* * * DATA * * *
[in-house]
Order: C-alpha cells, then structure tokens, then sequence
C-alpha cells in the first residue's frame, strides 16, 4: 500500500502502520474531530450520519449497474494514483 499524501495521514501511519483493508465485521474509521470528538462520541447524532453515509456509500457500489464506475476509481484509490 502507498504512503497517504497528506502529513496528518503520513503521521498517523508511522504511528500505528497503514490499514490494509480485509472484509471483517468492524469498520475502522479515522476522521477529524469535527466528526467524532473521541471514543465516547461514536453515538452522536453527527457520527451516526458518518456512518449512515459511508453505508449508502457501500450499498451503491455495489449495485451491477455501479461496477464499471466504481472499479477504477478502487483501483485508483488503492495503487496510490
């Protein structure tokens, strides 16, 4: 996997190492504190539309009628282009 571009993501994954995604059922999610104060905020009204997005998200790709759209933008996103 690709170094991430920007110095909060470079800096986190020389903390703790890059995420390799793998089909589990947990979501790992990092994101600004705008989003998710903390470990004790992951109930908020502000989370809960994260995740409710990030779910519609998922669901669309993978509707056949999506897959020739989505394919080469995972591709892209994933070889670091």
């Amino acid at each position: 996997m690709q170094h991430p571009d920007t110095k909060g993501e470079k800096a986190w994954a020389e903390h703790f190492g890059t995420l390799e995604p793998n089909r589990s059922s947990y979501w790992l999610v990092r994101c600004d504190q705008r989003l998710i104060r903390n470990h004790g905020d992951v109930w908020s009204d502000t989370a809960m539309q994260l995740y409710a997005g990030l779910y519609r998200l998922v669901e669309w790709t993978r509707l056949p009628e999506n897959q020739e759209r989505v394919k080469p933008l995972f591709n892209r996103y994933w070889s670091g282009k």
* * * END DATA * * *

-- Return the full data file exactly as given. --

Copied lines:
[in-house]
Order: C-alpha cells, then structure tokens, then sequence
C-alpha cells in the first residue's frame, strides 16, 4: 500500500502502520474531530450520519449497474494514483 499524501495521514501511519483493508465485521474509521470528538462520541447524532453515509456509500457500489464506475476509481484509490 502507498504512503497517504497528506502529513496528518503520513503521521498517523508511522504511528500505528497503514490499514490494509480485509472484509471483517468492524469498520475502522479515522476522521477529524469535527466528526467524532473521541471514543465516547461514536453515538452522536453527527457520527451516526458518518456512518449512515459511508453505508449508502457501500450499498451503491455495489449495485451491477455501479461496477464499471466504481472499479477504477478502487483501483485508483488503492495503487496510490
């Protein structure tokens, strides 16, 4: 996997190492504190539309009628282009 571009993501994954995604059922999610104060905020009204997005998200790709759209933008996103 690709170094991430920007110095909060470079800096986190020389903390703790890059995420390799793998089909589990947990979501790992990092994101600004705008989003998710903390470990004790992951109930908020502000989370809960994260995740409710990030779910519609998922669901669309993978509707056949999506897959020739989505394919080469995972591709892209994933070889670091």
């Amino acid at each position: 996997m690709q170094h991430p571009d920007t110095k909060g993501e470079k800096a986190w994954a020389e903390h703790f190492g890059t995420l390799e995604p793998n089909r589990s059922s947990y979501w790992l999610v990092r994101c600004d504190q705008r989003l998710i104060r903390n470990h004790g905020d992951v109930w908020s009204d502000t989370a809960m539309q994260l995740y409710a997005g990030l779910y519609r998200l998922v669901e669309w790709t993978r509707l056949p009628e999506n897959q020739e759209r989505v394919k080469p933008l995972f591709n892209r996103y994933w070889s670091g282009k």